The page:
The most condemning evidence presented against Adnan during this entire ordeal was the confession made by his drug dealer Jay Wilds. Sarah keys in on this and says, “Jay’s story wasn’t just the foundation of the state’s case against Adnan, it was the state’s case against Adnan” (“The Alibi”, 18:55-19:02). How exactly is that a drug dealer whose story revolved around his involvement in being an accomplice to concealing a murder not questioned further? Never in his recital of the events that occurred on January 13th, 1999 does Jay try to prevent or intervene against the murder and following cover-up. Another thing to be considered is that Jay, who is a known drug dealer and widely considered as the criminal element of Woodlawn, presents a story about him helping to bury a body and somehow it’s believed and used in sentencing Adnan rather than in punishing Jay. This feels even more utterly preposterous considering that his story was changed and rearranged multiple times on multiple occasions with countless discrepancies with each testimonial. According to the “Inconsistencies”, initially Jay claims to the detectives that him and Adnan met at the Westview mall at 11:45am to admit that he was planning to murder Hae, not long after on the second testimonial, Jay says they met at Security Square Mall around 11:30 am to admit his plans. Also Sarah Koenig points out that “in the first taped interview, Jay says Adnan only told him that same day that he was going to kill Hae. Two weeks later, Jay says that Adnan had started talking about it before hand – four or five days before.” (“Inconsistencies”, 25:44-25:55). Most suspicious however is that according to “Inconsistencies”, Jay states after the murder of Hae, Adnan called him at 3:40 pm to pick him up off a “strip” at Edmonson’s Ave, which then eventually at the second trial converts to Adnan calling at 3:55 pm to get him at the best buy.

The closest thing to irrefutable evidence against Adnan in this case, was the cell tower records that showcased calls from Adnan’s phone from Leakin Park. The records clearly ping calls from his phone to Jen, as well as his rebound Nisha, and considering the timing of the call corresponds with Jay’s statement, it’s easy to see why the prosecution was eager to jump on the opportunity that presented itself to frame Adnan. What astonishes me about these revelations is that while Adnan’s own phone records and cell tower data were used in his incrimination, they also could’ve been used to prove the fallacies in Jay’s statements and they chose to pick and choose what it was they wished to present to the jury. Also they seem to overlook entirely the matter of who had possession of Adnan’s phone since it was clearly stated Jay had the phone during this time. Though the cell tower records from the time serve incriminating and collaborate with his “friend” Jay Wild’s elaborate story, I still believe the reality of the matter is still hidden in between the lines of this story.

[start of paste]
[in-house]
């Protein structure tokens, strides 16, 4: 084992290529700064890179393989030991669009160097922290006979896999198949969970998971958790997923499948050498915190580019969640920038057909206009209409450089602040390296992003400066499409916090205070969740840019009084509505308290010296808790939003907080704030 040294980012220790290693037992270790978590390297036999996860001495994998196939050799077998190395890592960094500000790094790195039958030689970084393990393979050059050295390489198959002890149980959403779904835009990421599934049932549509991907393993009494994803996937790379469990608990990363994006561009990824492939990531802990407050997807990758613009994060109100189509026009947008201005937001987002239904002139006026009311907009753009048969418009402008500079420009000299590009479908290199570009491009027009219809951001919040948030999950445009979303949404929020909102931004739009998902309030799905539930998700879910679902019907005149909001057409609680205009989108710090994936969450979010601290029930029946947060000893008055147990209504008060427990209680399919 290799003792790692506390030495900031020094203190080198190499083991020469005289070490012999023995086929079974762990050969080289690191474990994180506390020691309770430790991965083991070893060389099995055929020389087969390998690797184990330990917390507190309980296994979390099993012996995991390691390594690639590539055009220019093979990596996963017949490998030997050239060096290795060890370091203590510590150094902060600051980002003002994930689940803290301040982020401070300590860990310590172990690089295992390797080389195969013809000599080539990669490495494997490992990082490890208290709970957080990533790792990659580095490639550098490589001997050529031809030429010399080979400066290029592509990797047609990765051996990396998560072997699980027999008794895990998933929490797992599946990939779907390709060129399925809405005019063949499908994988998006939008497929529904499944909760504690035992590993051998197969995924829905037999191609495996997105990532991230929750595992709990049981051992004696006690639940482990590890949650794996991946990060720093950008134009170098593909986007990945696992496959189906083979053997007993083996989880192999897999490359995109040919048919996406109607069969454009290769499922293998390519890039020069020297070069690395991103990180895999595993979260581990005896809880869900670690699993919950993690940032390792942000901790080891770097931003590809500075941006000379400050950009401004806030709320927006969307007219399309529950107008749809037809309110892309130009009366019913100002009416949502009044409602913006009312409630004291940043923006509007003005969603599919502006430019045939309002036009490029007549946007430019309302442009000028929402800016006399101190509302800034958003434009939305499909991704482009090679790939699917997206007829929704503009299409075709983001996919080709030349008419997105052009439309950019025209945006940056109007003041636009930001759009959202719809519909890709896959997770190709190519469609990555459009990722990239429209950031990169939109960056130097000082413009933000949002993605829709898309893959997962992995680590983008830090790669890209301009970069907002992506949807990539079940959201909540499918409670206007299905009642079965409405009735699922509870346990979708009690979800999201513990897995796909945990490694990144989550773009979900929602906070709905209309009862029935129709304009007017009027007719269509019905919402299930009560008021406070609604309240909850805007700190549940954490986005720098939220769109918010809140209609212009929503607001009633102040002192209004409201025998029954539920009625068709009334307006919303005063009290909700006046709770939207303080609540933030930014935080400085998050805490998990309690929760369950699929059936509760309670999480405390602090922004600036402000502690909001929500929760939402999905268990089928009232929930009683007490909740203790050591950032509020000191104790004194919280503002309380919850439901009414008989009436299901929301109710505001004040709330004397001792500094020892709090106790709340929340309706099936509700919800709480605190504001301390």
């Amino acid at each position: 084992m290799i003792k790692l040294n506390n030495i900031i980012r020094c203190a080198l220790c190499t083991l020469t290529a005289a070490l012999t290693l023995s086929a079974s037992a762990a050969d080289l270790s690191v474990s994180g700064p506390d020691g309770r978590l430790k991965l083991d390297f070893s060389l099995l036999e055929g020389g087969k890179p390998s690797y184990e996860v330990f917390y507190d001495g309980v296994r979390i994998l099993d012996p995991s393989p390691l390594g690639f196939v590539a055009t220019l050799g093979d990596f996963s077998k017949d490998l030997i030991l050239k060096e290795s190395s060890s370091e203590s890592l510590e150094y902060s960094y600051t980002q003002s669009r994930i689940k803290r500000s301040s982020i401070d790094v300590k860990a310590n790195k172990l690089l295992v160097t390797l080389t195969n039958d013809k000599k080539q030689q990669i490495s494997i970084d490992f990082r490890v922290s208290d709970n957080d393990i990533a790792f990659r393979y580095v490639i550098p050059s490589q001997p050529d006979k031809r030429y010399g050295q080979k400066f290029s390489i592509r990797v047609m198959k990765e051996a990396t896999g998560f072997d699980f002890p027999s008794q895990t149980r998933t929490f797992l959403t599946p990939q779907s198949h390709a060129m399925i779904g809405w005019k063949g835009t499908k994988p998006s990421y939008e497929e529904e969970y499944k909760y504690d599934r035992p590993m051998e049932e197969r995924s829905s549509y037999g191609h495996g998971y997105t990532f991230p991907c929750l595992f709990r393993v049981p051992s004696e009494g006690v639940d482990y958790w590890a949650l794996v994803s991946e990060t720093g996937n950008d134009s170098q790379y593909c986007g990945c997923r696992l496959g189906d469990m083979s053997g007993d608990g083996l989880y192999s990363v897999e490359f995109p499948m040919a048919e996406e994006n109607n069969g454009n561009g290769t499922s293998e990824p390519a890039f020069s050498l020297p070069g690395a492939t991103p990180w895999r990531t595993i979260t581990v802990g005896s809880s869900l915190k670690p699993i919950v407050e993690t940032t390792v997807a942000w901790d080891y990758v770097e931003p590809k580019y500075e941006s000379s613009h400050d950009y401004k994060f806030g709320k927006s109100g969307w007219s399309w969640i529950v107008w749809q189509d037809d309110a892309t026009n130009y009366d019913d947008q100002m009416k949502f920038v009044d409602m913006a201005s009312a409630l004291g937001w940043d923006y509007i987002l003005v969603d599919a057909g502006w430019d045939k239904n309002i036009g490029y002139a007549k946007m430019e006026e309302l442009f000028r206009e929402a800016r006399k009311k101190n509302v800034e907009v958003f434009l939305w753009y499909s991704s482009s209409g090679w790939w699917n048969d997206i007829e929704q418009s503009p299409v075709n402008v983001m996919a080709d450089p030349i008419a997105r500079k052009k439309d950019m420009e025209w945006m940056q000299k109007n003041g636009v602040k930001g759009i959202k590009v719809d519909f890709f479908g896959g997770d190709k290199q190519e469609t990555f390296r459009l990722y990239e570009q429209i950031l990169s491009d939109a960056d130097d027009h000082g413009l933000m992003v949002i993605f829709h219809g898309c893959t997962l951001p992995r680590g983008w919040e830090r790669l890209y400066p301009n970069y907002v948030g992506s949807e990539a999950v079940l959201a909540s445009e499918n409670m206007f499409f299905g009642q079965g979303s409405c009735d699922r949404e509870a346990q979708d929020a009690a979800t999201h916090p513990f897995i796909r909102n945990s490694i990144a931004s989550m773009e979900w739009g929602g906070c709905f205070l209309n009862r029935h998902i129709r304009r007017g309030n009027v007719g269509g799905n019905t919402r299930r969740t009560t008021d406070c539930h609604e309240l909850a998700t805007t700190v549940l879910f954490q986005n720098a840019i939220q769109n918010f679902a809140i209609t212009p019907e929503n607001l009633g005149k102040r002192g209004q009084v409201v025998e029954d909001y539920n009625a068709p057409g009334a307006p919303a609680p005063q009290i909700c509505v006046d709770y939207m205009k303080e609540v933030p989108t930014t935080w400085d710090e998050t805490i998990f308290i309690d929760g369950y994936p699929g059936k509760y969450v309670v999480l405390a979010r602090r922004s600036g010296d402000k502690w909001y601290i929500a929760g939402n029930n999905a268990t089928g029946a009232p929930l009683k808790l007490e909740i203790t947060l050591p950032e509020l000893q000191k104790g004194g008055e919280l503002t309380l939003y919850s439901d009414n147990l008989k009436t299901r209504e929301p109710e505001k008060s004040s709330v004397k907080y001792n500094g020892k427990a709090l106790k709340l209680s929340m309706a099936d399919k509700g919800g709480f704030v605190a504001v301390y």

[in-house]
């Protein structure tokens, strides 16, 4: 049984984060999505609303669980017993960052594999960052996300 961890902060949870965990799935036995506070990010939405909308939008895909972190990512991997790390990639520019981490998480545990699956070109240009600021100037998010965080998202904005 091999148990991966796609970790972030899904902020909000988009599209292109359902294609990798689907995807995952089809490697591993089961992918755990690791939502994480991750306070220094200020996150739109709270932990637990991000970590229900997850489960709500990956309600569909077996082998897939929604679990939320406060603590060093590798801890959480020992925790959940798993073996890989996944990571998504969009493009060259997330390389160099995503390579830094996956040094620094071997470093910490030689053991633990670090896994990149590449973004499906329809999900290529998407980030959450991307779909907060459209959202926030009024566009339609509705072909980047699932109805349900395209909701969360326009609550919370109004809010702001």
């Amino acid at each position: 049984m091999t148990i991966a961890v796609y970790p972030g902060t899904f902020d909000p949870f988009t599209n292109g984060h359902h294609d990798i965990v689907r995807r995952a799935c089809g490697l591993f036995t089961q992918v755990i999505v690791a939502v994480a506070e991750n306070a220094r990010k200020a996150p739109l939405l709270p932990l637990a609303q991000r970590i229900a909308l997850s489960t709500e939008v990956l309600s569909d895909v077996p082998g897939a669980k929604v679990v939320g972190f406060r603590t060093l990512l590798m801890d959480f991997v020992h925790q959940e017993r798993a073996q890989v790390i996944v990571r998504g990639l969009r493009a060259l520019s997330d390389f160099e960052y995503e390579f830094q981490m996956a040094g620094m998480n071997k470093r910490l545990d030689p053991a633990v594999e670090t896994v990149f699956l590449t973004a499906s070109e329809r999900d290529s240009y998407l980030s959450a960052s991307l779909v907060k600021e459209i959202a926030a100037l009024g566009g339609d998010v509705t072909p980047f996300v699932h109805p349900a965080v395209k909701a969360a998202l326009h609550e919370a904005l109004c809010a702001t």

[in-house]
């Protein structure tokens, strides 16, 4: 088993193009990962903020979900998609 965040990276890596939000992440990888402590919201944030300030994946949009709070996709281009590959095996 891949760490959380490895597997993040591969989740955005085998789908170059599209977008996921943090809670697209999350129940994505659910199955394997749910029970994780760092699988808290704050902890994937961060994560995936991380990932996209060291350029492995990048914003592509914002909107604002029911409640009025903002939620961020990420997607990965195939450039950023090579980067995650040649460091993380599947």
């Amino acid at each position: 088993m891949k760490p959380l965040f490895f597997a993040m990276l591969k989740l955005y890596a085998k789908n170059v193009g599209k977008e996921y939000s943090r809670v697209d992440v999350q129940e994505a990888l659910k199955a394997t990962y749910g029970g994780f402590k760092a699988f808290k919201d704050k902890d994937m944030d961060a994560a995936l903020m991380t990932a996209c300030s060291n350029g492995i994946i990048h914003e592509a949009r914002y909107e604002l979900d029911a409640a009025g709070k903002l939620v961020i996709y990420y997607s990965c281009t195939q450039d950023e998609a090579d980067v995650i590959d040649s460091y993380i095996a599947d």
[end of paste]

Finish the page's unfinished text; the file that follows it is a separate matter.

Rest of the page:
I might not be able to see all the evidence at the moment under the constraints that I have only listened to a small part of this continuing saga. Nonetheless, from the limited information I have learned so far, I would undoubtedly say that I would vote not guilty if I were on the jury. And it’s not because I’m absolutely convinced he didn’t do it, rather it’s more that there isn’t an absolute conviction that Adnan did in fact commit this crime. There’s nothing to accuse him other than a notorious drug dealer’s claims. I firmly hold that he should never have been convicted upon the realization that there is no other substantial evidence to prove that he had contact with the body of Hae Min Lee. Overall, I just find this case quite baffling, but intriguing as though the more I learn, the less I know. Of course the only thing one can do is to continue the investigation and listen to Serial until the end to find out what truly happened on January 13th, 1999.

Works Cited

  • Koenig, Sarah. “The Alibi.” Serial, season 1, episode 1, WBEZ Chicago, 2014, https://serialpodcast.org/season-one/1/the-alibi.
  • —. “Inconsistencies.” Serial, season 1, episode 4, WBEZ Chicago, 2014, https://serialpodcast.org/season-one/4/inconsistencies.